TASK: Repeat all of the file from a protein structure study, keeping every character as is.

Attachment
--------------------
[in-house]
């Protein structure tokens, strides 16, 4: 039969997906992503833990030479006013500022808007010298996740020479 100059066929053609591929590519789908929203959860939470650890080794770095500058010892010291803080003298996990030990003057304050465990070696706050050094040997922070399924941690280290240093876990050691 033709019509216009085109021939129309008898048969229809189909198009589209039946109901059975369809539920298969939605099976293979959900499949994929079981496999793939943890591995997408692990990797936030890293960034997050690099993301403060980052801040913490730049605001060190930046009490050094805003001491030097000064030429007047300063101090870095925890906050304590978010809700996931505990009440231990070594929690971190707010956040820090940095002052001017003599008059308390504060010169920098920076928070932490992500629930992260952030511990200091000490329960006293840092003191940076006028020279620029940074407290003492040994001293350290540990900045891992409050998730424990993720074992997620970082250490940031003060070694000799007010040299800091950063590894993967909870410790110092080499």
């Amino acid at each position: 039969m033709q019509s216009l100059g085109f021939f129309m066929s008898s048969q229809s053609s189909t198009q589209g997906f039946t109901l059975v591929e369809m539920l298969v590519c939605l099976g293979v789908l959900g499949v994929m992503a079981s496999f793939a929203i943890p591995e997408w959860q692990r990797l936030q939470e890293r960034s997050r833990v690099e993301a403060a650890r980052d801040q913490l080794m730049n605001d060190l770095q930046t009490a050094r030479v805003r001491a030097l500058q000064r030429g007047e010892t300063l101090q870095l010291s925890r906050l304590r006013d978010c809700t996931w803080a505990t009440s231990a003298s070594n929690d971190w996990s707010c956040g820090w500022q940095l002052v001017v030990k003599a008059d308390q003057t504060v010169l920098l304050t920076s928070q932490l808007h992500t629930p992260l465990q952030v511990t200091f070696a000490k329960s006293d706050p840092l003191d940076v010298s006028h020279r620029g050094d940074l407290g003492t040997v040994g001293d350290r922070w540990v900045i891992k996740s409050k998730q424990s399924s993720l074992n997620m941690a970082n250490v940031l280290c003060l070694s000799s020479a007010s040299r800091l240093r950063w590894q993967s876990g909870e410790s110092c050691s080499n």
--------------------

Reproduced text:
[in-house]
């Protein structure tokens, strides 16, 4: 039969997906992503833990030479006013500022808007010298996740020479 100059066929053609591929590519789908929203959860939470650890080794770095500058010892010291803080003298996990030990003057304050465990070696706050050094040997922070399924941690280290240093876990050691 033709019509216009085109021939129309008898048969229809189909198009589209039946109901059975369809539920298969939605099976293979959900499949994929079981496999793939943890591995997408692990990797936030890293960034997050690099993301403060980052801040913490730049605001060190930046009490050094805003001491030097000064030429007047300063101090870095925890906050304590978010809700996931505990009440231990070594929690971190707010956040820090940095002052001017003599008059308390504060010169920098920076928070932490992500629930992260952030511990200091000490329960006293840092003191940076006028020279620029940074407290003492040994001293350290540990900045891992409050998730424990993720074992997620970082250490940031003060070694000799007010040299800091950063590894993967909870410790110092080499």
């Amino acid at each position: 039969m033709q019509s216009l100059g085109f021939f129309m066929s008898s048969q229809s053609s189909t198009q589209g997906f039946t109901l059975v591929e369809m539920l298969v590519c939605l099976g293979v789908l959900g499949v994929m992503a079981s496999f793939a929203i943890p591995e997408w959860q692990r990797l936030q939470e890293r960034s997050r833990v690099e993301a403060a650890r980052d801040q913490l080794m730049n605001d060190l770095q930046t009490a050094r030479v805003r001491a030097l500058q000064r030429g007047e010892t300063l101090q870095l010291s925890r906050l304590r006013d978010c809700t996931w803080a505990t009440s231990a003298s070594n929690d971190w996990s707010c956040g820090w500022q940095l002052v001017v030990k003599a008059d308390q003057t504060v010169l920098l304050t920076s928070q932490l808007h992500t629930p992260l465990q952030v511990t200091f070696a000490k329960s006293d706050p840092l003191d940076v010298s006028h020279r620029g050094d940074l407290g003492t040997v040994g001293d350290r922070w540990v900045i891992k996740s409050k998730q424990s399924s993720l074992n997620m941690a970082n250490v940031l280290c003060l070694s000799s020479a007010s040299r800091l240093r950063w590894q993967s876990g909870e410790s110092c050691s080499n």